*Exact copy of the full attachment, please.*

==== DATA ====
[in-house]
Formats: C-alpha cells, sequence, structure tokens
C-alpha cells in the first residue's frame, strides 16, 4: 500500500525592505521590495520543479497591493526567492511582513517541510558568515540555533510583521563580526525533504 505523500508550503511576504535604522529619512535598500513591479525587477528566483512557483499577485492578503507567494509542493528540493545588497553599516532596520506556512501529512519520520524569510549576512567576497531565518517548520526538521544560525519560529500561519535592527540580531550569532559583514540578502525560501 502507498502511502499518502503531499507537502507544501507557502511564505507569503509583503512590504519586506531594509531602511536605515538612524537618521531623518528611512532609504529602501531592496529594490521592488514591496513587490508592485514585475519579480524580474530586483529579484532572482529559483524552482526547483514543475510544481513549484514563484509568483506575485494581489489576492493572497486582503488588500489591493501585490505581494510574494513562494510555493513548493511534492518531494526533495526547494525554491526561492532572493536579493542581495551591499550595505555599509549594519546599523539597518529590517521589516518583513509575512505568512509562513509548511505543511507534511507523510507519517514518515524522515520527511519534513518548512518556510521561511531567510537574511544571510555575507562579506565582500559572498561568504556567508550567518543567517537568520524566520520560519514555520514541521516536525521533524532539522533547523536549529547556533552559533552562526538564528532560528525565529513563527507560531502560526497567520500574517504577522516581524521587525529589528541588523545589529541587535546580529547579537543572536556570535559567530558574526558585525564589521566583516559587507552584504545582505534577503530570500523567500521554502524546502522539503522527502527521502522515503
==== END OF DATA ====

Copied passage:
[in-house]
Formats: C-alpha cells, sequence, structure tokens
C-alpha cells in the first residue's frame, strides 16, 4: 500500500525592505521590495520543479497591493526567492511582513517541510558568515540555533510583521563580526525533504 505523500508550503511576504535604522529619512535598500513591479525587477528566483512557483499577485492578503507567494509542493528540493545588497553599516532596520506556512501529512519520520524569510549576512567576497531565518517548520526538521544560525519560529500561519535592527540580531550569532559583514540578502525560501 502507498502511502499518502503531499507537502507544501507557502511564505507569503509583503512590504519586506531594509531602511536605515538612524537618521531623518528611512532609504529602501531592496529594490521592488514591496513587490508592485514585475519579480524580474530586483529579484532572482529559483524552482526547483514543475510544481513549484514563484509568483506575485494581489489576492493572497486582503488588500489591493501585490505581494510574494513562494510555493513548493511534492518531494526533495526547494525554491526561492532572493536579493542581495551591499550595505555599509549594519546599523539597518529590517521589516518583513509575512505568512509562513509548511505543511507534511507523510507519517514518515524522515520527511519534513518548512518556510521561511531567510537574511544571510555575507562579506565582500559572498561568504556567508550567518543567517537568520524566520520560519514555520514541521516536525521533524532539522533547523536549529547556533552559533552562526538564528532560528525565529513563527507560531502560526497567520500574517504577522516581524521587525529589528541588523545589529541587535546580529547579537543572536556570535559567530558574526558585525564589521566583516559587507552584504545582505534577503530570500523567500521554502524546502522539503522527502527521502522515503